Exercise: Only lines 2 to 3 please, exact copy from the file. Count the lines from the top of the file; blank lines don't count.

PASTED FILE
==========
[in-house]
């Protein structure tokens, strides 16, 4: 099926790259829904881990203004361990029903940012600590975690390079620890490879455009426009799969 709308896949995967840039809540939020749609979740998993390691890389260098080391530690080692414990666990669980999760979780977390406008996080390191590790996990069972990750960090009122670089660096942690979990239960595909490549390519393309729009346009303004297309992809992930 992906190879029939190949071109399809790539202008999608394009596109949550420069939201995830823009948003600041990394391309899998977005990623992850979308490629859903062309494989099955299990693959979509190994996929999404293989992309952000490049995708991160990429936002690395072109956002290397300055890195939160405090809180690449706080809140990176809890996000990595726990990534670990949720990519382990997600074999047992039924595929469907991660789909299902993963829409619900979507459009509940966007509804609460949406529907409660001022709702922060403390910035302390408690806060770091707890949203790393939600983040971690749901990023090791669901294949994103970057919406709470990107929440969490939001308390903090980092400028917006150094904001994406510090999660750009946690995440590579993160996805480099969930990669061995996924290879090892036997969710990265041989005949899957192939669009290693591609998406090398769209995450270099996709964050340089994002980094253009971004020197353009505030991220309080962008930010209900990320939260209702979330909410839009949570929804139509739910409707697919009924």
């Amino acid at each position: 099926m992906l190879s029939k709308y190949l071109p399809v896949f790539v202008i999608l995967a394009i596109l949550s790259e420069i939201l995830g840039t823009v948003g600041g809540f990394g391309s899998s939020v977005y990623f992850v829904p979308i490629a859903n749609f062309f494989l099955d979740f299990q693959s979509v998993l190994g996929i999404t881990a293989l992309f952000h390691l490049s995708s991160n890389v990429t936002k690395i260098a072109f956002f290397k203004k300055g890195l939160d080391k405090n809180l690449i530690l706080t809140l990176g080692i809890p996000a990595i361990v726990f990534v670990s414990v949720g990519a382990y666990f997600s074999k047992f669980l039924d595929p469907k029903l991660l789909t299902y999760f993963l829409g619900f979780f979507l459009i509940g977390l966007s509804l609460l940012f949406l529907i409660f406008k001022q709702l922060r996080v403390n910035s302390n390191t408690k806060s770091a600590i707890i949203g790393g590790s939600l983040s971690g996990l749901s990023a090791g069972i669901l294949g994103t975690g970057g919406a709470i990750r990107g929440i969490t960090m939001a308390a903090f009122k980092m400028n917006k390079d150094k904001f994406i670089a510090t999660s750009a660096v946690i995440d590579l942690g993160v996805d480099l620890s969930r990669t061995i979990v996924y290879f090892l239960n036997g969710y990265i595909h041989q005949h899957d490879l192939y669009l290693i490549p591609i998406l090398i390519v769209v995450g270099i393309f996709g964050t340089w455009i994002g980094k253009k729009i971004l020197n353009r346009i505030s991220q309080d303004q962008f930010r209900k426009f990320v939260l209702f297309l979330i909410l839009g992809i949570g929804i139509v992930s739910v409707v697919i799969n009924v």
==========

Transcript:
């Protein structure tokens, strides 16, 4: 099926790259829904881990203004361990029903940012600590975690390079620890490879455009426009799969 709308896949995967840039809540939020749609979740998993390691890389260098080391530690080692414990666990669980999760979780977390406008996080390191590790996990069972990750960090009122670089660096942690979990239960595909490549390519393309729009346009303004297309992809992930 992906190879029939190949071109399809790539202008999608394009596109949550420069939201995830823009948003600041990394391309899998977005990623992850979308490629859903062309494989099955299990693959979509190994996929999404293989992309952000490049995708991160990429936002690395072109956002290397300055890195939160405090809180690449706080809140990176809890996000990595726990990534670990949720990519382990997600074999047992039924595929469907991660789909299902993963829409619900979507459009509940966007509804609460949406529907409660001022709702922060403390910035302390408690806060770091707890949203790393939600983040971690749901990023090791669901294949994103970057919406709470990107929440969490939001308390903090980092400028917006150094904001994406510090999660750009946690995440590579993160996805480099969930990669061995996924290879090892036997969710990265041989005949899957192939669009290693591609998406090398769209995450270099996709964050340089994002980094253009971004020197353009505030991220309080962008930010209900990320939260209702979330909410839009949570929804139509739910409707697919009924």
């Amino acid at each position: 099926m992906l190879s029939k709308y190949l071109p399809v896949f790539v202008i999608l995967a394009i596109l949550s790259e420069i939201l995830g840039t823009v948003g600041g809540f990394g391309s899998s939020v977005y990623f992850v829904p979308i490629a859903n749609f062309f494989l099955d979740f299990q693959s979509v998993l190994g996929i999404t881990a293989l992309f952000h390691l490049s995708s991160n890389v990429t936002k690395i260098a072109f956002f290397k203004k300055g890195l939160d080391k405090n809180l690449i530690l706080t809140l990176g080692i809890p996000a990595i361990v726990f990534v670990s414990v949720g990519a382990y666990f997600s074999k047992f669980l039924d595929p469907k029903l991660l789909t299902y999760f993963l829409g619900f979780f979507l459009i509940g977390l966007s509804l609460l940012f949406l529907i409660f406008k001022q709702l922060r996080v403390n910035s302390n390191t408690k806060s770091a600590i707890i949203g790393g590790s939600l983040s971690g996990l749901s990023a090791g069972i669901l294949g994103t975690g970057g919406a709470i990750r990107g929440i969490t960090m939001a308390a903090f009122k980092m400028n917006k390079d150094k904001f994406i670089a510090t999660s750009a660096v946690i995440d590579l942690g993160v996805d480099l620890s969930r990669t061995i979990v996924y290879f090892l239960n036997g969710y990265i595909h041989q005949h899957d490879l192939y669009l290693i490549p591609i998406l090398i390519v769209v995450g270099i393309f996709g964050t340089w455009i994002g980094k253009k729009i971004l020197n353009r346009i505030s991220q309080d303004q962008f930010r209900k426009f990320v939260l209702f297309l979330i909410l839009g992809i949570g929804i139509v992930s739910v409707v697919i799969n009924v």